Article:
Thinking Through the Afterlife
Instructor: Kristof K. P. Vanhoutte
Death, and especially the dead, make modern man highly uneasy. Death mainly remains of interest in the attempt to overcome it. The dead, meanwhile, have been completely banished, with survivors becoming the focus of attention in the attempt to remove this macabre fact from our society. It would appear that the Reformation has succeeded in convincing the West of the biblical injunction to “let the dead bury the dead.” However, this was not always the case: From Antiquity well into the late Middle Ages, death was omnipresent, and the dead continued to play an active role in the society they had left behind. The border between the here and the hereafter was a rather porous one; Heaven and Hell and its respective inhabitants often came to visit; and if it hadn’t been for quite mundane sociopolitical changes in the 11th and 12th century, Purgatory and Limbo would never have come into existence.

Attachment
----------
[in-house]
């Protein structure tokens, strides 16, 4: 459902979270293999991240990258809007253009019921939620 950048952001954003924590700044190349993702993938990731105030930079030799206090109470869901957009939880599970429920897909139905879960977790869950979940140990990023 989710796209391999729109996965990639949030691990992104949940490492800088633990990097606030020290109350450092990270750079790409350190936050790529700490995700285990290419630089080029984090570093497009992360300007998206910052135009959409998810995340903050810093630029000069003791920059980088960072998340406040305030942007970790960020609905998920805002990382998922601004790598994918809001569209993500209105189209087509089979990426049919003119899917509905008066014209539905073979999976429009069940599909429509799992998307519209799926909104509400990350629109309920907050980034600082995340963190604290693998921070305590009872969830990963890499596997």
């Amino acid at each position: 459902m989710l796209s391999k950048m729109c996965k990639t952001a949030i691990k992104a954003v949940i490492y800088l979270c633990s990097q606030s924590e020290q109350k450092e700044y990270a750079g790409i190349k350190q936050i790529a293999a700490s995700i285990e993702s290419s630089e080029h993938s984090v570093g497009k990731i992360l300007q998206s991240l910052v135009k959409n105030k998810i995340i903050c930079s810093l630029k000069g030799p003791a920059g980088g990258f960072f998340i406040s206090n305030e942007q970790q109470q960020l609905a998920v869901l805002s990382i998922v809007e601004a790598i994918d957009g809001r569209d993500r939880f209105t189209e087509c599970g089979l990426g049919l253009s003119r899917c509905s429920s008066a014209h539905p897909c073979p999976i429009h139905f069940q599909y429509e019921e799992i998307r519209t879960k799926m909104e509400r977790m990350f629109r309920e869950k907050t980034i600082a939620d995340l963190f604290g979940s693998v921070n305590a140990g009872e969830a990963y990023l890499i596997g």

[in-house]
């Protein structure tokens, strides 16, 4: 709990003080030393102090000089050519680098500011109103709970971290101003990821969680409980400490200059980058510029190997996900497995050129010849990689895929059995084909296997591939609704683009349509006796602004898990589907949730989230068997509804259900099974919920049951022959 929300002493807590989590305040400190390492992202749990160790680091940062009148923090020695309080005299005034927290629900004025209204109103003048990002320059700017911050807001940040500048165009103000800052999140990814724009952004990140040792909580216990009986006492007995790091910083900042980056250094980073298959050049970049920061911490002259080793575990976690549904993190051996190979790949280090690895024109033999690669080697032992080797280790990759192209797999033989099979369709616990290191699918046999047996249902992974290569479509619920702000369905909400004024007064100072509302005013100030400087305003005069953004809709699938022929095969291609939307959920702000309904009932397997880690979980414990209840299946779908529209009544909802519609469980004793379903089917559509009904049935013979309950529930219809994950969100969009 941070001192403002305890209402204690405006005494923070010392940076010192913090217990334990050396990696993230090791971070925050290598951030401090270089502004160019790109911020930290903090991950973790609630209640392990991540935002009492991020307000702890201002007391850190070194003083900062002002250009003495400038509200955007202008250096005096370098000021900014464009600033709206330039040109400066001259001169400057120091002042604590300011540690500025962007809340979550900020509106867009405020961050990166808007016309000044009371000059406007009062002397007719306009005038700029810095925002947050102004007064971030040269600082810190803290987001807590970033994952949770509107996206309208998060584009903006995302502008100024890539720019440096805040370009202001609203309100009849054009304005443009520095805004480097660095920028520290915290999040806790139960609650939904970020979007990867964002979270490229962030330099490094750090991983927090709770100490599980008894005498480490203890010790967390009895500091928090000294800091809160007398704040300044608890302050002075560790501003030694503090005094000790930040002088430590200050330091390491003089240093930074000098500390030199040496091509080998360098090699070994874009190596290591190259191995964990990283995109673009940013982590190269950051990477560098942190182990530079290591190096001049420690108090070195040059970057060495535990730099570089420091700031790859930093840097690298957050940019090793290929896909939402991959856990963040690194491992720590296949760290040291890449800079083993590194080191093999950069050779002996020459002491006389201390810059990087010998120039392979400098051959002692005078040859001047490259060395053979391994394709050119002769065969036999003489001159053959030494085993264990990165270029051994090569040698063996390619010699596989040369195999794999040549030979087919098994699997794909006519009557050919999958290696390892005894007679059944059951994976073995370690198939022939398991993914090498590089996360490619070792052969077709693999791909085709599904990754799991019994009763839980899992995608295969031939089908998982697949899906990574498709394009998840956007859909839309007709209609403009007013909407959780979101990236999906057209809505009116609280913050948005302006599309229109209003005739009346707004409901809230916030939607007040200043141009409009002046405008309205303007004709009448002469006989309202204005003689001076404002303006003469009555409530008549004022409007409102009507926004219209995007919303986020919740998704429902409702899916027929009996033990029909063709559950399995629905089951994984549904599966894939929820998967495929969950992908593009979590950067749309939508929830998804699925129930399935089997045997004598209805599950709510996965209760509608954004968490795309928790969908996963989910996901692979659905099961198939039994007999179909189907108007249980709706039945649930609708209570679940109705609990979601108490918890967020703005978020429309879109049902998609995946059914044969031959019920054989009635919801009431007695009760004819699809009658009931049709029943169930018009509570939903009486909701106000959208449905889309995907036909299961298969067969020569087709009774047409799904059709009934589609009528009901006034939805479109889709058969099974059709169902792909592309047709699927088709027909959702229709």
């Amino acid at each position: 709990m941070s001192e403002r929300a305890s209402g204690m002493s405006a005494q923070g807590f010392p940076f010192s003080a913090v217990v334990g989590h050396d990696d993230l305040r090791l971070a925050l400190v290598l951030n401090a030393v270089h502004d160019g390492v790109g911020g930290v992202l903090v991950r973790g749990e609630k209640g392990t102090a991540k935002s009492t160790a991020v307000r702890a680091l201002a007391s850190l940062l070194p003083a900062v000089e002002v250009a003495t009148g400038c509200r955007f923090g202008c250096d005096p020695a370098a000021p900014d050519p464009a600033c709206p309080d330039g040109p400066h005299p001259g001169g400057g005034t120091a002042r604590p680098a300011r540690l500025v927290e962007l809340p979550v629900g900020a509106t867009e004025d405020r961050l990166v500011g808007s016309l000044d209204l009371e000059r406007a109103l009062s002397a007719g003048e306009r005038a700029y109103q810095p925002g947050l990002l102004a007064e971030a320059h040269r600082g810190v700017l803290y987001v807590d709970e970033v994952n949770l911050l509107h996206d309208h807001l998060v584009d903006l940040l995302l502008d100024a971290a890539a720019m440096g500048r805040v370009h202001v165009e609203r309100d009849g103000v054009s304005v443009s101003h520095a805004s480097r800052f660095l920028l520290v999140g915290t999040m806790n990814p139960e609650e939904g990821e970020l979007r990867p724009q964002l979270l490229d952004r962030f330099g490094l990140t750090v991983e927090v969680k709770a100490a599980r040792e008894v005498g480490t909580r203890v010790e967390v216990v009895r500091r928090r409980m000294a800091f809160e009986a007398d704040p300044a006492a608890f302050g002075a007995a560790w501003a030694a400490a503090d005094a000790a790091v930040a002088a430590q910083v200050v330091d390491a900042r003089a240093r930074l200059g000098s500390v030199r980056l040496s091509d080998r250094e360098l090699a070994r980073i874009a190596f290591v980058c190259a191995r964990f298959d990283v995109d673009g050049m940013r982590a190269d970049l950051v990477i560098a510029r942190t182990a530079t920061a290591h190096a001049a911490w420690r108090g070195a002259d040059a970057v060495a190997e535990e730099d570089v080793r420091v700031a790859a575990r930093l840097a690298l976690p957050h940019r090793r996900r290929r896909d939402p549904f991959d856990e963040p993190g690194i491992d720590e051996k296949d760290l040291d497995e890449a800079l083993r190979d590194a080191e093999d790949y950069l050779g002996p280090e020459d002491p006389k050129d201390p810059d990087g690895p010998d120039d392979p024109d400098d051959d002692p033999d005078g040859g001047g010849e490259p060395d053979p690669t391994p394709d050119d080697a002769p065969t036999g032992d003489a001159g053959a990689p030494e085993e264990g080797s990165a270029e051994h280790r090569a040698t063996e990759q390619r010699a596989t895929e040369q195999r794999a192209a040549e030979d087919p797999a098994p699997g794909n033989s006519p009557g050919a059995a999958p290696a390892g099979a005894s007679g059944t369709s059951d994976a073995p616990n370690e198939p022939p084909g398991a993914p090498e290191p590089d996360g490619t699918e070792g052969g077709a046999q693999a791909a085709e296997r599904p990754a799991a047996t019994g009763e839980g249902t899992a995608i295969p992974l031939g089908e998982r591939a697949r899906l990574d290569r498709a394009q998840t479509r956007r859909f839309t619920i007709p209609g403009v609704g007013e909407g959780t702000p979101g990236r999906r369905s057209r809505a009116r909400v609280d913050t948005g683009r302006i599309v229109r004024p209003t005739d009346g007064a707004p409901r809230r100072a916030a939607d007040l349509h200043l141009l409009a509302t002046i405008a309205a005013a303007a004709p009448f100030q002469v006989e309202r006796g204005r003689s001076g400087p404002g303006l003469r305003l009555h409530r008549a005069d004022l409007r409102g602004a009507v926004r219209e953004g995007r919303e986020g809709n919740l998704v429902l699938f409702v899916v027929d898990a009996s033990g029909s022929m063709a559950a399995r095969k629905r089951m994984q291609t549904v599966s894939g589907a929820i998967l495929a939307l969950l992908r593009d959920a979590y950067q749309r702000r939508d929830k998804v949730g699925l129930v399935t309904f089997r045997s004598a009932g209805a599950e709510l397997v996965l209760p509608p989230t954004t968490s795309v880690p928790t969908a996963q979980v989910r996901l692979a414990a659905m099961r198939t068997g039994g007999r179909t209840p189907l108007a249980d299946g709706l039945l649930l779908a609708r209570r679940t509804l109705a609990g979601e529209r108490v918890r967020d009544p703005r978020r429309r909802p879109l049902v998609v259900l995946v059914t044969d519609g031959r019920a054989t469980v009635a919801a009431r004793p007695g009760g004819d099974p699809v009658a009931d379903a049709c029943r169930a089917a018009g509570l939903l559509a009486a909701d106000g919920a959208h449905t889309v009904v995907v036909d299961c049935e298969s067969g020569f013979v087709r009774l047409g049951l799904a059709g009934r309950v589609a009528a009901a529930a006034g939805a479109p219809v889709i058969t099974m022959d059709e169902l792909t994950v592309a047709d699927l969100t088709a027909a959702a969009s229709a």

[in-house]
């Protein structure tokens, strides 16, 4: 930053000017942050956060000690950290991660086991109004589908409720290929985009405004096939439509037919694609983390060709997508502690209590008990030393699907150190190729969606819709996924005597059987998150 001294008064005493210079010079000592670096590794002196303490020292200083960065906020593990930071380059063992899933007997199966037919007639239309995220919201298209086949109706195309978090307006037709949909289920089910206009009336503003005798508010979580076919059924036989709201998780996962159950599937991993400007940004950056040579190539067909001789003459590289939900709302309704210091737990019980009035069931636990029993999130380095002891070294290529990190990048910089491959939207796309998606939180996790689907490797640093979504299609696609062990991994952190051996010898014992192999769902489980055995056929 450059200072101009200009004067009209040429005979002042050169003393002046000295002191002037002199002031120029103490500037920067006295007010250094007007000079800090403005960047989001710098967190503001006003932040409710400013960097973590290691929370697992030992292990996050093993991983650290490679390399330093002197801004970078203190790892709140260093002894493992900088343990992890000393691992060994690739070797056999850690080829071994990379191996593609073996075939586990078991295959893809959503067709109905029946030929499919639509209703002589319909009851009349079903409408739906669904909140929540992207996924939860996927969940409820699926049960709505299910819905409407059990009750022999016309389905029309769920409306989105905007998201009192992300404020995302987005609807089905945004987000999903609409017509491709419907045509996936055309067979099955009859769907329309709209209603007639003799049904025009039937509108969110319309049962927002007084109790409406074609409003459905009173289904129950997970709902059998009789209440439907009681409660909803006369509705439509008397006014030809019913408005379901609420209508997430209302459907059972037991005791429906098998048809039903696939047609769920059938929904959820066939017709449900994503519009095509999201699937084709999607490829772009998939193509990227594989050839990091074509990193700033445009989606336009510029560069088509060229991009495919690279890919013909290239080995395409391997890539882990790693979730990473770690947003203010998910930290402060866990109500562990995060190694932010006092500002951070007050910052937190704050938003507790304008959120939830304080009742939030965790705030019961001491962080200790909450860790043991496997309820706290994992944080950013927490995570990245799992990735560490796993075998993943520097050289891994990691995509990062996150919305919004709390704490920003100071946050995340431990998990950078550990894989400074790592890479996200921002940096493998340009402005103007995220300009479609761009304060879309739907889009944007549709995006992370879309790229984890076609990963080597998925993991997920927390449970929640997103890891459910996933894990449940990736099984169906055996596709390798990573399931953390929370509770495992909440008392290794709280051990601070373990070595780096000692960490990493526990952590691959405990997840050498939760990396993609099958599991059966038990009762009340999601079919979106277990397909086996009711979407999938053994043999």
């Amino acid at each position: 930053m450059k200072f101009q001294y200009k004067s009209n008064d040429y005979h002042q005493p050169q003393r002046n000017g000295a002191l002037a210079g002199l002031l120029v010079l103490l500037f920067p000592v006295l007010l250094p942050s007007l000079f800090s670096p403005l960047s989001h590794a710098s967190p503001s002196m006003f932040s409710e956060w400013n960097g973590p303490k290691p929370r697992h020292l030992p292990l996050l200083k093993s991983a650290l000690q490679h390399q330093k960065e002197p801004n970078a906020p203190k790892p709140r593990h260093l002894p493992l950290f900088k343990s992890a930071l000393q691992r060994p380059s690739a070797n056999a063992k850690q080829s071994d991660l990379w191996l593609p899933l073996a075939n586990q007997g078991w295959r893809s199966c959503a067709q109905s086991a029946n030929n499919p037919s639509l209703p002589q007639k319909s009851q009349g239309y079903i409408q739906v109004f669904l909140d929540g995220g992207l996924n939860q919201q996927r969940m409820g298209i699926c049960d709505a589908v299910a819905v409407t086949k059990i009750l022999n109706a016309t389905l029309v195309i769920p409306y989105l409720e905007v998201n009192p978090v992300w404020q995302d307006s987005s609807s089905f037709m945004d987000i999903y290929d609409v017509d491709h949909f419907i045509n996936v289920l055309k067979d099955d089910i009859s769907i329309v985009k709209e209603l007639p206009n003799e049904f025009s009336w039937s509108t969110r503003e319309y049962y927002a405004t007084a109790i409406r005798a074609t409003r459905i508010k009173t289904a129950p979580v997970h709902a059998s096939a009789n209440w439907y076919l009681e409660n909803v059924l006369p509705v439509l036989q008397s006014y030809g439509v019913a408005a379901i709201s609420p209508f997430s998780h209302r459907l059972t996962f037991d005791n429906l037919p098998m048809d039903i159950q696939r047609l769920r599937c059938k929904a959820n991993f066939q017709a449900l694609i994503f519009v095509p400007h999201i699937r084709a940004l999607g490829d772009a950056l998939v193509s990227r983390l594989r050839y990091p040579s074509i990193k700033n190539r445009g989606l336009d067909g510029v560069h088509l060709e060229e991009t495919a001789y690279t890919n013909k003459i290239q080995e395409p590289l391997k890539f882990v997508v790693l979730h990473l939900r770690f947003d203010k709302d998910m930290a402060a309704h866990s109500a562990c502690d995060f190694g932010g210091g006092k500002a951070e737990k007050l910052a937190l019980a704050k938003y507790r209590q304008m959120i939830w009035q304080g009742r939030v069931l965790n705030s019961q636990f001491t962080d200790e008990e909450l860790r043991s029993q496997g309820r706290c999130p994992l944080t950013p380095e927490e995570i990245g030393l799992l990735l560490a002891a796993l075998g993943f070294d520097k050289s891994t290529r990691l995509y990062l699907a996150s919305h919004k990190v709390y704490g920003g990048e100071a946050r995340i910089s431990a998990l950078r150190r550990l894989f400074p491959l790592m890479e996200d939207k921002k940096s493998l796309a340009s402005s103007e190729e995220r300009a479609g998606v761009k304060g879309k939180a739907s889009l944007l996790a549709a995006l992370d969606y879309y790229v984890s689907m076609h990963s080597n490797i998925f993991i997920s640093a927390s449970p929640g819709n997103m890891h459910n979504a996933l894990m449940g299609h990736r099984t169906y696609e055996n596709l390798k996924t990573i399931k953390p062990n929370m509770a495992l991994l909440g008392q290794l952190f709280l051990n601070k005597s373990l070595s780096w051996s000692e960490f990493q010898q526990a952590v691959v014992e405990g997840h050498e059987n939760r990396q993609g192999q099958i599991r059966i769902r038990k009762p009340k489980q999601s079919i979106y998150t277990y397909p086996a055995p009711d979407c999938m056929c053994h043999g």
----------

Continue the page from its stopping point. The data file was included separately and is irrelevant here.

In this course, we will start out by sketching the historical worlds where death intermingled with life, mainly focusing on the West but with occasional incursions into other parts of the world. We will go on to study the various ways in which life and afterlife interacted, dealing with tales of ghosts, revenants, armies of devils, witches’ sabbaths, demonic possessions, saintly protection, intervention and beatings of relics, and the creation of Purgatory and Limbo in parallel with the birth of the medieval city. Last but definitely not least, we will turn to contemporary philosophers, such as Hannah Arendt and Giorgio Agamben, who use concepts and spheres of the afterlife in their critique of contemporary society. All throughout, our main question will be: How can the afterlife help us better understand the world we live in today?
Maximum enrollment: 20
18 hours (4-6 weeks)
Exact times and dates are determined in consultation with the participants.
5 Rue des Fontaines du Temple